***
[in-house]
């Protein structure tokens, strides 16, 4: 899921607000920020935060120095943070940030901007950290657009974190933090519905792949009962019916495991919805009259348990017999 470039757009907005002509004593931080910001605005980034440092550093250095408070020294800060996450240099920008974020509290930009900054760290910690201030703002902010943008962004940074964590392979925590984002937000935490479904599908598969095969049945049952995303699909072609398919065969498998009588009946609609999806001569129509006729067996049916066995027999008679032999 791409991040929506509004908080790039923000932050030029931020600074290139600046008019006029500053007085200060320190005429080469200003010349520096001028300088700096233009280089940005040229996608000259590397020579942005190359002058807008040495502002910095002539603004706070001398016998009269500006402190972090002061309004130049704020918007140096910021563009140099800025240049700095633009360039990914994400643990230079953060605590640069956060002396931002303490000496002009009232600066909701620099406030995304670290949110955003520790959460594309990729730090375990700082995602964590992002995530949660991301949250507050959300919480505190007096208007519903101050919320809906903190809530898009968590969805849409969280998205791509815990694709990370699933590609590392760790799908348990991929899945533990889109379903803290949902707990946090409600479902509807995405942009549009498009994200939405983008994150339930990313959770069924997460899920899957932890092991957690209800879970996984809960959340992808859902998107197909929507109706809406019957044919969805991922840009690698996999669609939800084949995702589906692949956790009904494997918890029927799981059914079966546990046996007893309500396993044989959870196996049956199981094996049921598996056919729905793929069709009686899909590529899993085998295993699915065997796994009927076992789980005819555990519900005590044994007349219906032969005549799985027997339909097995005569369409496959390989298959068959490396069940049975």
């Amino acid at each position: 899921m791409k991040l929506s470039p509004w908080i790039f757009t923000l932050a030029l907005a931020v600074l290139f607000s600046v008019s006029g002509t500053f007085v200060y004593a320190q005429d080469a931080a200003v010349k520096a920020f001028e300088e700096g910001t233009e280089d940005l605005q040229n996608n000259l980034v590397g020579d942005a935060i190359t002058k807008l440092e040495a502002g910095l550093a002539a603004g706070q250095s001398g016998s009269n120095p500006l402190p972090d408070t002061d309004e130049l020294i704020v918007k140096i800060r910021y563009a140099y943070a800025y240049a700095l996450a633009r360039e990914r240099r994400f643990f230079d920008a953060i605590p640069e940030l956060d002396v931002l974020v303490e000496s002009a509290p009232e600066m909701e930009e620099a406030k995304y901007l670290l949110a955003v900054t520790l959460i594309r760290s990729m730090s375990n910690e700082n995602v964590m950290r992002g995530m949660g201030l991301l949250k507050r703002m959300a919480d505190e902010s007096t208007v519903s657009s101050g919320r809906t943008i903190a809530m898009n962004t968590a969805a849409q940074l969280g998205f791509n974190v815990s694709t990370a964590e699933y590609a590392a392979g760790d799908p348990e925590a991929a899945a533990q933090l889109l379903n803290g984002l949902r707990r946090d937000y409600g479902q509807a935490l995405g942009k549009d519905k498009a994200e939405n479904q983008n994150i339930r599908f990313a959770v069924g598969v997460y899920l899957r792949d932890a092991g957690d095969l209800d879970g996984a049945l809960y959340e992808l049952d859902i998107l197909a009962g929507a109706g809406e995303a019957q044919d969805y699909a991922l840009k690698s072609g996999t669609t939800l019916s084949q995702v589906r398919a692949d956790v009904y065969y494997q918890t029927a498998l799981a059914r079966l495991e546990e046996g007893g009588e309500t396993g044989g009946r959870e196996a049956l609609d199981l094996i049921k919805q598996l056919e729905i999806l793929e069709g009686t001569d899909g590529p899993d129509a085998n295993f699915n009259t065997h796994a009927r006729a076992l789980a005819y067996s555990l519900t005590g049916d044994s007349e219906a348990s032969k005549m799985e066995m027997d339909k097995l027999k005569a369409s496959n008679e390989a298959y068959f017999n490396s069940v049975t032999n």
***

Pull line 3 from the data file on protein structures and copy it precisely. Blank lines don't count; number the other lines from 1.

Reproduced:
């Amino acid at each position: 899921m791409k991040l929506s470039p509004w908080i790039f757009t923000l932050a030029l907005a931020v600074l290139f607000s600046v008019s006029g002509t500053f007085v200060y004593a320190q005429d080469a931080a200003v010349k520096a920020f001028e300088e700096g910001t233009e280089d940005l605005q040229n996608n000259l980034v590397g020579d942005a935060i190359t002058k807008l440092e040495a502002g910095l550093a002539a603004g706070q250095s001398g016998s009269n120095p500006l402190p972090d408070t002061d309004e130049l020294i704020v918007k140096i800060r910021y563009a140099y943070a800025y240049a700095l996450a633009r360039e990914r240099r994400f643990f230079d920008a953060i605590p640069e940030l956060d002396v931002l974020v303490e000496s002009a509290p009232e600066m909701e930009e620099a406030k995304y901007l670290l949110a955003v900054t520790l959460i594309r760290s990729m730090s375990n910690e700082n995602v964590m950290r992002g995530m949660g201030l991301l949250k507050r703002m959300a919480d505190e902010s007096t208007v519903s657009s101050g919320r809906t943008i903190a809530m898009n962004t968590a969805a849409q940074l969280g998205f791509n974190v815990s694709t990370a964590e699933y590609a590392a392979g760790d799908p348990e925590a991929a899945a533990q933090l889109l379903n803290g984002l949902r707990r946090d937000y409600g479902q509807a935490l995405g942009k549009d519905k498009a994200e939405n479904q983008n994150i339930r599908f990313a959770v069924g598969v997460y899920l899957r792949d932890a092991g957690d095969l209800d879970g996984a049945l809960y959340e992808l049952d859902i998107l197909a009962g929507a109706g809406e995303a019957q044919d969805y699909a991922l840009k690698s072609g996999t669609t939800l019916s084949q995702v589906r398919a692949d956790v009904y065969y494997q918890t029927a498998l799981a059914r079966l495991e546990e046996g007893g009588e309500t396993g044989g009946r959870e196996a049956l609609d199981l094996i049921k919805q598996l056919e729905i999806l793929e069709g009686t001569d899909g590529p899993d129509a085998n295993f699915n009259t065997h796994a009927r006729a076992l789980a005819y067996s555990l519900t005590g049916d044994s007349e219906a348990s032969k005549m799985e066995m027997d339909k097995l027999k005569a369409s496959n008679e390989a298959y068959f017999n490396s069940v049975t032999n």